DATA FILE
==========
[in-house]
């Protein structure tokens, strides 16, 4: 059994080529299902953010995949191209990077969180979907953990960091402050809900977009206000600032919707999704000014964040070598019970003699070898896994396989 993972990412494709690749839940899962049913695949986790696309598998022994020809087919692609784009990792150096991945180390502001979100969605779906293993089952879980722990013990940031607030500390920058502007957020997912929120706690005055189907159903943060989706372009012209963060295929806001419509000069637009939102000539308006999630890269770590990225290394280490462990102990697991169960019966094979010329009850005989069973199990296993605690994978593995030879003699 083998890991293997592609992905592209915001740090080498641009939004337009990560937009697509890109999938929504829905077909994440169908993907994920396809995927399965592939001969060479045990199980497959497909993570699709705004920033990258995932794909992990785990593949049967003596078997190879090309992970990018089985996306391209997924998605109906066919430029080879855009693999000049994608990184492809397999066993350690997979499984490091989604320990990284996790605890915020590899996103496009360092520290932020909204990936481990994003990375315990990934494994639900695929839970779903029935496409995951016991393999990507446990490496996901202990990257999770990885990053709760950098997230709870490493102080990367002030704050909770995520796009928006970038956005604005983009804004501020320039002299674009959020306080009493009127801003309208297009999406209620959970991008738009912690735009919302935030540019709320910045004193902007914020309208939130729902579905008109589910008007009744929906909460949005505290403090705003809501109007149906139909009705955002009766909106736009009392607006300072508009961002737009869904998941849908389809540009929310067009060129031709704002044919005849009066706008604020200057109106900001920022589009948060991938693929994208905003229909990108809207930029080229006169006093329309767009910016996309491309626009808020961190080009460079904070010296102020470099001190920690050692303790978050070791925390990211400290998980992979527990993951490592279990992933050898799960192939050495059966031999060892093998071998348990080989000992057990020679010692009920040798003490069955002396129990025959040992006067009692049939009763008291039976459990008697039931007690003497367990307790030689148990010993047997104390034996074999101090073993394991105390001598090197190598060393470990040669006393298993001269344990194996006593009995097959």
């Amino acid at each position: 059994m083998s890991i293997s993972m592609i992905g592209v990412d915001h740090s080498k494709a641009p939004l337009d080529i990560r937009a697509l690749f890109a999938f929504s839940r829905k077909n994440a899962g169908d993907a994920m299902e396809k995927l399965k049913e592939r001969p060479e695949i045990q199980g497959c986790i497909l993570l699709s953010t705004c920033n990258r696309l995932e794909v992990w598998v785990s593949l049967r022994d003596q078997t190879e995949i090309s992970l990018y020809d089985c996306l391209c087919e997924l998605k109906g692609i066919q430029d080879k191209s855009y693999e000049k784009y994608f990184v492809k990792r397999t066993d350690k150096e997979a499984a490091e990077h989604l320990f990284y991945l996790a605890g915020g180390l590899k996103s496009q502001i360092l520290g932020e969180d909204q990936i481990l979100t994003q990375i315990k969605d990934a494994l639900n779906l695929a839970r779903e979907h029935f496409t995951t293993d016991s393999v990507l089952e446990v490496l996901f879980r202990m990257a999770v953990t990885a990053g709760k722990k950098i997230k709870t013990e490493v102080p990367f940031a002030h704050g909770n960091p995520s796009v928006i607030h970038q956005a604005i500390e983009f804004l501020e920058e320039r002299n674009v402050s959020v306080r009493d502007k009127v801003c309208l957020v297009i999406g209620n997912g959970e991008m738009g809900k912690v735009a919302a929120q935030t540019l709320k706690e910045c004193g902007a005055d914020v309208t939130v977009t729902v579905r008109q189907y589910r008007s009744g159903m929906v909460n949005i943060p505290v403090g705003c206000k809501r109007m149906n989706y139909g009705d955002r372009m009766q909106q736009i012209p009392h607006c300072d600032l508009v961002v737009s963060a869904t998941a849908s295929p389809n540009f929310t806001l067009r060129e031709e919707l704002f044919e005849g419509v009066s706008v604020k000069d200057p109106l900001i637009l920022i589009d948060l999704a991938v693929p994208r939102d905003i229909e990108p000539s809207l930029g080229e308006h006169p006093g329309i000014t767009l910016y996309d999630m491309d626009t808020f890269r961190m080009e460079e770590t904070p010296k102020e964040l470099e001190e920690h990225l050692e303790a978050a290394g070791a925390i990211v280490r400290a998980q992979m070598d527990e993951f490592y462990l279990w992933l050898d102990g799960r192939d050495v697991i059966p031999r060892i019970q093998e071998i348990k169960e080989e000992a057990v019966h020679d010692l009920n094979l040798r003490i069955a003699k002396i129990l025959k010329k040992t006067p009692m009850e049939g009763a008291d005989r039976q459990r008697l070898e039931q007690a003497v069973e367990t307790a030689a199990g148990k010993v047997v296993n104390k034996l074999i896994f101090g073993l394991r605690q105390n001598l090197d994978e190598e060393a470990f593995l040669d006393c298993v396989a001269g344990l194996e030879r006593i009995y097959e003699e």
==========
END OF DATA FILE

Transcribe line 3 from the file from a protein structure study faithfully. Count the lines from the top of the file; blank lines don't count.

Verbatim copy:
């Amino acid at each position: 059994m083998s890991i293997s993972m592609i992905g592209v990412d915001h740090s080498k494709a641009p939004l337009d080529i990560r937009a697509l690749f890109a999938f929504s839940r829905k077909n994440a899962g169908d993907a994920m299902e396809k995927l399965k049913e592939r001969p060479e695949i045990q199980g497959c986790i497909l993570l699709s953010t705004c920033n990258r696309l995932e794909v992990w598998v785990s593949l049967r022994d003596q078997t190879e995949i090309s992970l990018y020809d089985c996306l391209c087919e997924l998605k109906g692609i066919q430029d080879k191209s855009y693999e000049k784009y994608f990184v492809k990792r397999t066993d350690k150096e997979a499984a490091e990077h989604l320990f990284y991945l996790a605890g915020g180390l590899k996103s496009q502001i360092l520290g932020e969180d909204q990936i481990l979100t994003q990375i315990k969605d990934a494994l639900n779906l695929a839970r779903e979907h029935f496409t995951t293993d016991s393999v990507l089952e446990v490496l996901f879980r202990m990257a999770v953990t990885a990053g709760k722990k950098i997230k709870t013990e490493v102080p990367f940031a002030h704050g909770n960091p995520s796009v928006i607030h970038q956005a604005i500390e983009f804004l501020e920058e320039r002299n674009v402050s959020v306080r009493d502007k009127v801003c309208l957020v297009i999406g209620n997912g959970e991008m738009g809900k912690v735009a919302a929120q935030t540019l709320k706690e910045c004193g902007a005055d914020v309208t939130v977009t729902v579905r008109q189907y589910r008007s009744g159903m929906v909460n949005i943060p505290v403090g705003c206000k809501r109007m149906n989706y139909g009705d955002r372009m009766q909106q736009i012209p009392h607006c300072d600032l508009v961002v737009s963060a869904t998941a849908s295929p389809n540009f929310t806001l067009r060129e031709e919707l704002f044919e005849g419509v009066s706008v604020k000069d200057p109106l900001i637009l920022i589009d948060l999704a991938v693929p994208r939102d905003i229909e990108p000539s809207l930029g080229e308006h006169p006093g329309i000014t767009l910016y996309d999630m491309d626009t808020f890269r961190m080009e460079e770590t904070p010296k102020e964040l470099e001190e920690h990225l050692e303790a978050a290394g070791a925390i990211v280490r400290a998980q992979m070598d527990e993951f490592y462990l279990w992933l050898d102990g799960r192939d050495v697991i059966p031999r060892i019970q093998e071998i348990k169960e080989e000992a057990v019966h020679d010692l009920n094979l040798r003490i069955a003699k002396i129990l025959k010329k040992t006067p009692m009850e049939g009763a008291d005989r039976q459990r008697l070898e039931q007690a003497v069973e367990t307790a030689a199990g148990k010993v047997v296993n104390k034996l074999i896994f101090g073993l394991r605690q105390n001598l090197d994978e190598e060393a470990f593995l040669d006393c298993v396989a001269g344990l194996e030879r006593i009995y097959e003699e």